My house smells like dog pee? [closed]

asked 2015-07-17 21:23:05 -0500

I've recently had one of my regulars stay and he never had a problem with peeing & pooping in the house, but I've had more dogs here recently so I assume he could smell them. He peed somewhere in our house and I can't figure out where exactly the smell is coming from. I've washed a spot I think it's originating from, and used " Nature's Miracle Stain and Odor " removal spray from Petco, but to not avail it still smells in our house. Any tips for finding, removing and preventing?

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Closed for the following reason the question is answered, right answer was accepted by Jessica M.
close date 2015-07-18 10:31:20

2 Answers

answered 2015-07-18 08:47:03 -0500

I highly recommend you buy a black light. You can find it on Amazon. This tool is a must have for all pet sitters. Make sure your room is dark and shine the light everywhere. You'll be surprised how much stuff you will find. Shine it on the walls as well, for all those male dogs you take care of that lifts their legs. Trust me, you will find where the urine is located and can clean it more effectively.

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That's great advice and coincidentally, I actually just went no Amazon yesterday and bought myself one for this purpose! I figured if my nose can't find it, the light probably could :)

Jessica M.'s profile imageJessica M. ( 2015-07-18 10:29:28 -0500 )edit

Sorry to say but only cat urine will light up with a dark light as it contains ammonia. Dog urine does not. There's no easy way to locate 'the' spot unfortunately, until your uproot the underlying layers.

Frankie B.'s profile imageFrankie B. ( 2018-09-04 10:58:35 -0500 )edit
answered 2015-07-17 21:49:29 -0500

I looked at the instructions for "Nature's Miracle Stain and Odor" and the second paragraph says -

How it works: Nature’s Miracle Stain and Odor Remover goes to work quickly to break down tough stains and odors. Our bio-enzymatic formula specifically reacts to organic stain and odor matter and works to eliminate any traces—unlike other products that may simply mask stains and odors. Because of this reaction, it is important that Nature’s Miracle Stain and Odor Remover is allowed to dry naturally (sometimes taking up to two weeks) and that it reaches all of the stain, including carpet pads and subfloors where the stain and odor can spread far beyond what is visible.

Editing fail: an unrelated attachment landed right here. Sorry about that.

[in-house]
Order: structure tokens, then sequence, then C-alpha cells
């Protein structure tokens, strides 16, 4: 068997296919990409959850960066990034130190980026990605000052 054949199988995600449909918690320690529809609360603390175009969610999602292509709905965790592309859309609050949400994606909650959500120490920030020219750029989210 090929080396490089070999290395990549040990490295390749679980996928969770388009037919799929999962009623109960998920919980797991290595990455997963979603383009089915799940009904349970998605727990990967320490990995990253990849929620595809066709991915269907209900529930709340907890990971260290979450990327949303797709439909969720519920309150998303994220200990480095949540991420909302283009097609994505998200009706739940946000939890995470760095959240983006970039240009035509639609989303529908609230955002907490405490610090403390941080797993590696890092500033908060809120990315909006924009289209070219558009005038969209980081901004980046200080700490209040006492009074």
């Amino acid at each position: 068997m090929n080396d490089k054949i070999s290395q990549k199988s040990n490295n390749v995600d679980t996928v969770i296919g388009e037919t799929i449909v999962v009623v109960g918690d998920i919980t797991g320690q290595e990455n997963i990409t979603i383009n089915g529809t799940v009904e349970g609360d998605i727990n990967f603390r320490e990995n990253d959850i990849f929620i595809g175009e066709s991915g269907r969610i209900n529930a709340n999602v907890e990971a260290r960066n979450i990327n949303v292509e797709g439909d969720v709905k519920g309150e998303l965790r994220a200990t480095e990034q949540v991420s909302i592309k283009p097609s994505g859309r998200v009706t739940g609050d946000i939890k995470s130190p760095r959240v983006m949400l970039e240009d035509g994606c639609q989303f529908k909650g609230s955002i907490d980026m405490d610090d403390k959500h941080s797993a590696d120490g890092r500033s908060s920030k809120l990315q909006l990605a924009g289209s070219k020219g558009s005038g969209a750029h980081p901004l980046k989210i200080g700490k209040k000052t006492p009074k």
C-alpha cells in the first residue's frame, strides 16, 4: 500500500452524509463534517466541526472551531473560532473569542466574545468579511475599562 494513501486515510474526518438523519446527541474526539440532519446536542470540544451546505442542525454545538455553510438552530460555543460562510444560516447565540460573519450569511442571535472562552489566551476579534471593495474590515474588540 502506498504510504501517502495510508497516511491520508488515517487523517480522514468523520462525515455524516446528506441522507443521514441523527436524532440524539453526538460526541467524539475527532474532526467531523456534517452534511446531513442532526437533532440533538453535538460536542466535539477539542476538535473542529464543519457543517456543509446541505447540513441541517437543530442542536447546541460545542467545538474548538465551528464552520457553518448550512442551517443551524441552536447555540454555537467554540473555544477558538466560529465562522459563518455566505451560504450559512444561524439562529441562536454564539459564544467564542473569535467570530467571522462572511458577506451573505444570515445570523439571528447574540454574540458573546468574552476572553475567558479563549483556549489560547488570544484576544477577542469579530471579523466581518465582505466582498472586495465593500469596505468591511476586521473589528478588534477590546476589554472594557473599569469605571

I also found this -

For stains that have already set:

Consider renting an extractor or wet vac to remove all traces of heavy stains in carpeting (get one from a local hardware store). This machine works much like a vacuum cleaner and is efficient and economical. Extracting/wet vac machines do the best job of forcing clean water through your carpet and then forcing the dirty water back out. When you use these machines or cleaners, carefully follow the instructions. Don't use any chemicals with these machines; they work much better with plain water.

Use a high-quality pet odor neutralizer once the area is really clean (available at pet supply stores). Be sure to read and follow the cleaner's directions for use, including testing the cleaner on a small, hidden portion of fabric first to be sure it doesn't stain.

Try any good carpet stain remover if the area still looks stained after it's completely dry from extracting and neutralizing.

Avoid using steam cleaners to clean urine odors from carpet or upholstery. The heat will permanently set the stain and the odor by bonding the protein into any man-made fibers.

Avoid using cleaning chemicals, especially those with strong odors such as ammonia or vinegar. From your pet's perspective, these don't effectively eliminate or cover the urine odor and may actually encourage your pet to reinforce the urine scent mark in that area.

Neutralizing cleaners won't work until you've rinsed every trace of the old cleaner from the carpet if you've previously used cleaners or chemicals of any kind on the area. Even if you haven't used chemicals recently, any trace of a non-protein-based substance will weaken the effect of the enzymatic cleaner. The cleaner will use up its "energy" on the old cleaners, instead of on the protein stains you want removed.

Your job will be more difficult if urine has soaked down into the padding underneath your carpet. In some cases, you may need to take the drastic step of removing and replacing that portion of the carpet and padding.

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NONE of the above answers the lady's question - where is it? Your advice is awesome ONCE the spots are known.

Frankie B.'s profile imageFrankie B. ( 2018-09-04 10:58:13 -0500 )edit